By : Nikon School Blog | 27 Nov, 2014 |
As photographers we constantly search for interesting subjects. However, sometimes, the subjects are difficult to find, or maybe there's something called a 'photographers block', when we run out of ideas. Those are the times to create a subject out of anything rather than go looking for a subject. Sounds weird? Welcome to the world of abstract photography. Here, everything is a subject and it's your take on it which gives a new meaning to it.
Walls and windows have long been among the favourite subjects of photographers trying to create interesting abstract frames. Firstly they are everywhere around you, presenting an unending variety of texture, colours and patterns – all ingredients to create memorable frames. All you need is a thinking mind and an urge to create something out of nothing.
Just take a walk in your own neighbourhood. Take a good look at the walls that you cross. Some might be old with cracks in them, the paint peeling out, creating abstract patterns. Other might have plants growing out of the cracks. Once spotted, frame them from various angles, highlighting the one aspect which is most attractive.
The best way to frame walls that have patterned textures is to frame them along with some contrasting elements.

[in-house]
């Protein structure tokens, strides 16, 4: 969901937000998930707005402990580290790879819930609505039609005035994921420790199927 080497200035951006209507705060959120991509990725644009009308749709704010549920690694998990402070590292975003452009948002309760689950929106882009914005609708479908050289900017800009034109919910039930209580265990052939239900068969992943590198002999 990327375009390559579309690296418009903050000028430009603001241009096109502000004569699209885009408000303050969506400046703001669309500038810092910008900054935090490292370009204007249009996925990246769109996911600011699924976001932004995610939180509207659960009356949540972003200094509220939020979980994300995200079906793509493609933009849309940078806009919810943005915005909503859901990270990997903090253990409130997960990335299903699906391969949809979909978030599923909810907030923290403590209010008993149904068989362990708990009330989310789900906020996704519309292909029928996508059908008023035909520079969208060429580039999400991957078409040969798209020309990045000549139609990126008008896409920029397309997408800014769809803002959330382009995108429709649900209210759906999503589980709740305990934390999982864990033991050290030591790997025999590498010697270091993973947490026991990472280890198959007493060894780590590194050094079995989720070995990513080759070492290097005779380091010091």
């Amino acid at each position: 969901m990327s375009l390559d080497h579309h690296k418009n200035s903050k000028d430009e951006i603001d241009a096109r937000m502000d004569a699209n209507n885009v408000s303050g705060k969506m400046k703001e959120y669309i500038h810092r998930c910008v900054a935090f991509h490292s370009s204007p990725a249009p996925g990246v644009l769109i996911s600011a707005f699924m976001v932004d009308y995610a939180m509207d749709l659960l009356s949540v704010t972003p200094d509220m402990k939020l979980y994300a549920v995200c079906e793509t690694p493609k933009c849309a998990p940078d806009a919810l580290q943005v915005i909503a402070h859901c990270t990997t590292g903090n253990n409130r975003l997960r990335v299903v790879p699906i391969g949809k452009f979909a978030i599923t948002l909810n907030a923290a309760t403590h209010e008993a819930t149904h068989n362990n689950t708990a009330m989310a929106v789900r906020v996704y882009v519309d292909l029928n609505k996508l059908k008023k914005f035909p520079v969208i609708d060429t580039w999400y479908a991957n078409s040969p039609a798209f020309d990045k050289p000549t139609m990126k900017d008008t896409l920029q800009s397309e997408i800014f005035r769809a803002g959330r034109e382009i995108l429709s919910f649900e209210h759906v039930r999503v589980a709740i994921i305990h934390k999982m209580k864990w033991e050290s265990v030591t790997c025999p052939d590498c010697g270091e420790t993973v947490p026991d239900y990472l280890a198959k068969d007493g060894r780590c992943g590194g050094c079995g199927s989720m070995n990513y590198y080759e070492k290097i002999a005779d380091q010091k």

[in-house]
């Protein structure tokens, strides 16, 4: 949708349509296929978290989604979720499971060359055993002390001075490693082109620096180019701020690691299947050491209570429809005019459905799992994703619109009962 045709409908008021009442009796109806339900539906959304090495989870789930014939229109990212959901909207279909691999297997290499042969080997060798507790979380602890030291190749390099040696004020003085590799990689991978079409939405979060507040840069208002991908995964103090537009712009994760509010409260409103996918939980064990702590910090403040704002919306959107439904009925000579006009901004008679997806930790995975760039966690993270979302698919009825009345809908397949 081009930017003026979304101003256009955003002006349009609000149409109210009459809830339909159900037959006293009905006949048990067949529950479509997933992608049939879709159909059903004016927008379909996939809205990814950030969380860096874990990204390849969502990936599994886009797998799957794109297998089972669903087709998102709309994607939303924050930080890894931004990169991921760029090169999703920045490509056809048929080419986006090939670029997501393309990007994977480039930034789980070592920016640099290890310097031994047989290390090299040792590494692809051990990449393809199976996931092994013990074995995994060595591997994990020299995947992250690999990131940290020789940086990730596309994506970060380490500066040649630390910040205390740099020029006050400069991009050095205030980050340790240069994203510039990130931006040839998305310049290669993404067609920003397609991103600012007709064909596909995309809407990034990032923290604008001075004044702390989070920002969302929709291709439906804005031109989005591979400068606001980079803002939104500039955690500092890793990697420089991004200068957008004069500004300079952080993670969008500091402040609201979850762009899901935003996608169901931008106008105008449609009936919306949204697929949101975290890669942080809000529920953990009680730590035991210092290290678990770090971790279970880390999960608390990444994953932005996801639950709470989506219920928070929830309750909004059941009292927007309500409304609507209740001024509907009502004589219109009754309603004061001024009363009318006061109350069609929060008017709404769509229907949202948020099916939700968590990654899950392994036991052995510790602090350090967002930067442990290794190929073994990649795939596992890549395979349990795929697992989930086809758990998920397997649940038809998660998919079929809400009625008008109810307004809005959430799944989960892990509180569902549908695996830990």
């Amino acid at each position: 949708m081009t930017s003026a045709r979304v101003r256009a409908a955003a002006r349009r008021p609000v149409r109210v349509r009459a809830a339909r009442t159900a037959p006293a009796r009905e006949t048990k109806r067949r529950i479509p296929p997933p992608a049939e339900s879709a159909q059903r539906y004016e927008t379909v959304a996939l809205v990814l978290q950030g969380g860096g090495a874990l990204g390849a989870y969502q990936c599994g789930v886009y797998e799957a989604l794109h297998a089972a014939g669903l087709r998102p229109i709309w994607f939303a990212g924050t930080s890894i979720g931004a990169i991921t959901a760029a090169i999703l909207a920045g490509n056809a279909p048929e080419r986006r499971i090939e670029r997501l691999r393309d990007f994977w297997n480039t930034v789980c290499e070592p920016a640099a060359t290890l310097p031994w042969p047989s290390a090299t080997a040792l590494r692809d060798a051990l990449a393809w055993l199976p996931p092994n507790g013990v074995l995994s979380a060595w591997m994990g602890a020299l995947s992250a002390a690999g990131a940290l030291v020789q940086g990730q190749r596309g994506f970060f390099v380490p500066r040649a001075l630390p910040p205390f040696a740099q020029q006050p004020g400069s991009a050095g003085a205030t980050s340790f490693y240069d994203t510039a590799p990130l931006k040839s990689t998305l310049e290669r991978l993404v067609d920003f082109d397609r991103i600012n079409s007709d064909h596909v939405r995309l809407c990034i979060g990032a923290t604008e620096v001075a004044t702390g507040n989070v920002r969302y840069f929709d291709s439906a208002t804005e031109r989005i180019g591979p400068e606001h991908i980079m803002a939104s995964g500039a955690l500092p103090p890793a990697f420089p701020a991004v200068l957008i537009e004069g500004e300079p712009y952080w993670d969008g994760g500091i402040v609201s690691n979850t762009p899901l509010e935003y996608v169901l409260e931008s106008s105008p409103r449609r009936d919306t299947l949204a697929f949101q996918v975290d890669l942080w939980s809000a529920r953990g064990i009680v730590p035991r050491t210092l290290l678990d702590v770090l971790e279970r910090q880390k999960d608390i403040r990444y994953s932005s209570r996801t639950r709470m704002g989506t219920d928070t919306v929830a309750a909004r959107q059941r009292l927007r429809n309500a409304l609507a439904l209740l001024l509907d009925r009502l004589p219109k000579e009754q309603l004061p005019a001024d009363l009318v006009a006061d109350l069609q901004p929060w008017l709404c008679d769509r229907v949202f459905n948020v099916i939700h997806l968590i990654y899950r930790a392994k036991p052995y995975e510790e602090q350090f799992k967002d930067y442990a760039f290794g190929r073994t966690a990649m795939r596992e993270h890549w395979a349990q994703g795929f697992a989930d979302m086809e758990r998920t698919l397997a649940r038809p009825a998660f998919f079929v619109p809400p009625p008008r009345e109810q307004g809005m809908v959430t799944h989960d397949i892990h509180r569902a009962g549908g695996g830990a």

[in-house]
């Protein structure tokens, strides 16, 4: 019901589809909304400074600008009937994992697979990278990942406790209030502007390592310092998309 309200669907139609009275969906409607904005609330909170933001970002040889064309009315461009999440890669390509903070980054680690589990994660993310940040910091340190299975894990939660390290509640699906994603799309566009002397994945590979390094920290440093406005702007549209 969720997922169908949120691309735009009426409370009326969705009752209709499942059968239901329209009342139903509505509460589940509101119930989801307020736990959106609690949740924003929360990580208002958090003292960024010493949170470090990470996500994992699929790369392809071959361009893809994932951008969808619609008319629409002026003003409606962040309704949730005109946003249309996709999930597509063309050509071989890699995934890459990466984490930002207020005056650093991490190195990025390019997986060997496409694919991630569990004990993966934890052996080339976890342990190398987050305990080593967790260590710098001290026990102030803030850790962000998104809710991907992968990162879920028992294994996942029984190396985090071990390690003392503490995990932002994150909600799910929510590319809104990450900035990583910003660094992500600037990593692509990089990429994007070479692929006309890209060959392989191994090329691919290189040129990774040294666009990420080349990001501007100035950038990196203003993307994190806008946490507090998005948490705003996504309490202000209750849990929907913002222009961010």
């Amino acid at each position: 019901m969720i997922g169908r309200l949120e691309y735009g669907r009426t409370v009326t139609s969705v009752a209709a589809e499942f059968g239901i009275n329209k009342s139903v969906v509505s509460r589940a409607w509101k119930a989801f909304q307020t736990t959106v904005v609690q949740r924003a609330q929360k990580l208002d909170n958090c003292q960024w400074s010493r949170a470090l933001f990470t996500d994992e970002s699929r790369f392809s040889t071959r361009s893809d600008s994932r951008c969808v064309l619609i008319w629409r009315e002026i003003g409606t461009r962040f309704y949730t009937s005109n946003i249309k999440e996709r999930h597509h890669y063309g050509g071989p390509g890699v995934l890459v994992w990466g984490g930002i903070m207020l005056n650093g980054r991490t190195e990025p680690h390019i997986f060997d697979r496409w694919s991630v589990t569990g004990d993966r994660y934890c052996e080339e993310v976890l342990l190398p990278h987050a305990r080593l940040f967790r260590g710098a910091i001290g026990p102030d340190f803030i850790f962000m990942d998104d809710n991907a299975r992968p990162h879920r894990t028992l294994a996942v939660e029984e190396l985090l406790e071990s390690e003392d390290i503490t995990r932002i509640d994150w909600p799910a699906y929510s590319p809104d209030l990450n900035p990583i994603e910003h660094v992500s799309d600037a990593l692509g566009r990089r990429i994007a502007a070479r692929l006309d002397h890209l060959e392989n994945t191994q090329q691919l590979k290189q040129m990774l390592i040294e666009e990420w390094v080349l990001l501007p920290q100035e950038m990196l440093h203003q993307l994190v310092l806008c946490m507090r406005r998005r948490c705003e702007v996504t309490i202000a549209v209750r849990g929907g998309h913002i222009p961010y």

Often as walls get older, they develop stains or patches due to exposure to the elements. These walls are more likely to be spotted around the older areas of a city, especially historic cities like Agra, and Delhi. If you're a in any such city, try to concentrate on the walls which themselves are very much a part of the history of that place.
Graffiti and other paintwork on walls can provide great opportunities to create interesting images. Indian villages and semi-urban locations often have houses with brilliantly decorated walls and windows. Your composition should enhance the monochromatic or contrasting elements of the paintwork.
Walls with contrasting elements are good subjects to try selective colouring. This can be done before shooting in some cameras, while in others; it can be done in-camera under retouch menu options.
Don't forget to study the geometry in windows. The straight lines almost always provide potential for interesting frames, but watch out for other shapes as well.
A window framed by an aging wall is always an attractive subject, and you'll come across many around Indian cities, especially in the older sections.
While there's no specific technique to shoot abstracts with walls and windows, using moderate apertures like f/8 to f/11 are recommended to bring out the details. For this Aperture priority is the preferred mode. Unless you are shooting in low light, use low ISO values like 100-200 for best output. Use Vivid picture control to get saturated colours and high contrast